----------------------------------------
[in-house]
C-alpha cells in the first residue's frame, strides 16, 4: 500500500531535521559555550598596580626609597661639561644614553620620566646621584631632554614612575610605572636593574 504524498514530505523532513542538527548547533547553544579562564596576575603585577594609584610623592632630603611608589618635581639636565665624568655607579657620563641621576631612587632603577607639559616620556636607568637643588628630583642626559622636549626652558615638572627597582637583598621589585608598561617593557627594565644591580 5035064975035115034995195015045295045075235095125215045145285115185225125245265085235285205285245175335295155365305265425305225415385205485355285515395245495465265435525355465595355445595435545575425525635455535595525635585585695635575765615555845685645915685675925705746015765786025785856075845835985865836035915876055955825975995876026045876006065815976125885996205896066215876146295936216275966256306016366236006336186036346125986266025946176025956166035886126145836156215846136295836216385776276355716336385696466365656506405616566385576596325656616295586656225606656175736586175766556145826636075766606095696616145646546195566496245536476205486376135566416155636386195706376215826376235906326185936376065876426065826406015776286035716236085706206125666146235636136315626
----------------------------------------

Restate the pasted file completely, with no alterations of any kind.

[in-house]
C-alpha cells in the first residue's frame, strides 16, 4: 500500500531535521559555550598596580626609597661639561644614553620620566646621584631632554614612575610605572636593574 504524498514530505523532513542538527548547533547553544579562564596576575603585577594609584610623592632630603611608589618635581639636565665624568655607579657620563641621576631612587632603577607639559616620556636607568637643588628630583642626559622636549626652558615638572627597582637583598621589585608598561617593557627594565644591580 5035064975035115034995195015045295045075235095125215045145285115185225125245265085235285205285245175335295155365305265425305225415385205485355285515395245495465265435525355465595355445595435545575425525635455535595525635585585695635575765615555845685645915685675925705746015765786025785856075845835985865836035915876055955825975995876026045876006065815976125885996205896066215876146295936216275966256306016366236006336186036346125986266025946176025956166035886126145836156215846136295836216385776276355716336385696466365656506405616566385576596325656616295586656225606656175736586175766556145826636075766606095696616145646546195566496245536476205486376135566416155636386195706376215826376235906326185936376065876426065826406015776286035716236085706206125666146235636136315626